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Children and Family Relationships (Amendment) Bill 2018: Second Stage (Continued)

Wednesday, 11 July 2018

Dáil Éireann Debate
Vol. 971 No. 6

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(Speaker Continuing)

[Deputy Róisín Shortall: Information on Róisín Shortall Zoom on Róisín Shortall] For goodness sake, people's lives are depending on this. Families are crying out for proper registration systems but there seems to be messing going on within the HSE and the Department of Employment Affairs and Social Protection about the dates and venues for the training of staff. The Minister, Deputy Regina Doherty, recently stated to me that "Discussions to commence the training are well advanced and it should hopefully commence shortly."

Will the Minister take hold of this issue and ensure that as soon as this Bill is passed, it can be completed so we can get to a point where staff in the HSE are provided with proper training for the new registration system? What has been going on over recent times is just nonsense. What were the three Departments doing? Finally, the amendment from Deputy Paul Murphy and his colleagues is absolutely sensible. I do not see why all of us would not agree to it. I hope the Minister will support it. Certainly, the Social Democrats are happy to do so.

Deputy Eamon Ryan: Information on Eamon Ryan Zoom on Eamon Ryan I am glad to take part in the debate tonight. My party was not in the Dáil when the Children and Family Relationships Act was passed so it has been interesting to hear about the different cases involving different families, circumstances, realities, legal gaps and the different failings that exist at present. I echo the regret of those who may have been involved in the passing of the original legislation that the commencement of these sections has been delayed for three years because of a technical failing. We support the Government's Bill to address that and to ensure the full commencement of the Act.

It is welcome that we are living in an Ireland which, as the Taoiseach said yesterday, recognises every type of family and recognises the importance of protecting their rights. I also welcome the Minister's clarification that the legislation is framed with a core understanding or commitment in it that the rights of the child as recognised by the United Nations are also included and guaranteed in the Bill's provisions, particularly with regard to the right at the age of 18 years to be able to find the identity of the original genetic parents. The Minister for Children and Youth Affairs, Deputy Zappone, has been engaged on the issue of birth certificates and birth certificate issues have been centre stage in the Dáil in recent months. I believe there is a right to that information and we should ensure it is provided for in the legislation. There is a range of reasons that access to such information makes sense. There will be difficulties with that for certain families and certain circumstances where it may restrict certain choices, but the approach that centres on the rights of the child, as well as the parents is the proper and correct way to go.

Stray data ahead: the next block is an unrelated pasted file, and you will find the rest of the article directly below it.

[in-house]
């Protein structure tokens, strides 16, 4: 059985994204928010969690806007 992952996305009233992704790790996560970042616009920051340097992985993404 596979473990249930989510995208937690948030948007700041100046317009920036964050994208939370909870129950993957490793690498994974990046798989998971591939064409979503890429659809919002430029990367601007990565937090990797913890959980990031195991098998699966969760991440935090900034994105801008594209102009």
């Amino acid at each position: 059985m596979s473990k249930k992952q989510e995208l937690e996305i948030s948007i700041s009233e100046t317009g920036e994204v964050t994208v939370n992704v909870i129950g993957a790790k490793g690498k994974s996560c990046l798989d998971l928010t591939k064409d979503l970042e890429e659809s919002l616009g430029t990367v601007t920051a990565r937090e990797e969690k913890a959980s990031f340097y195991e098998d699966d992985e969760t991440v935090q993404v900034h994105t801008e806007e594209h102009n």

I welcome the clarification the Minister has outlined. I presume the commencement will lead to the establishment of the register he mentioned and that the disclosure capability or the ability to find out the relevant information will be provided. We support the Bill and look forward to its full enactment.

Deputy Maureen O'Sullivan: Information on Maureen O'Sullivan Zoom on Maureen O'Sullivan At the heart of the legislation is an acknowledgement of the changing nature of families in Ireland today. The norm was a female mother, male father and X number of children but that is no longer the case and it is positive that this Bill acknowledges it. However, I agree with Deputy Joan Collins about the confusion that existed.

  It is when we come into contact with people in different, non-traditional family groups that we become aware of the serious difficulties they face when registering their children and their status as parents. Passports is another area. For example, I know two women who married a couple of years ago and had a child this year. Their dilemma was that the Children and Family Relationships Act had not been fully commenced so one of the couple would be a legal stranger to that child. They had been overjoyed about marriage equality and that their relationship was legally recognised as equal and valid. Then they had the joy of their child but that is somewhat on hold now. They want to register their child and both parents of the child but without the legislation being commenced, the child would be registered as the child of a single parent, which is not the case.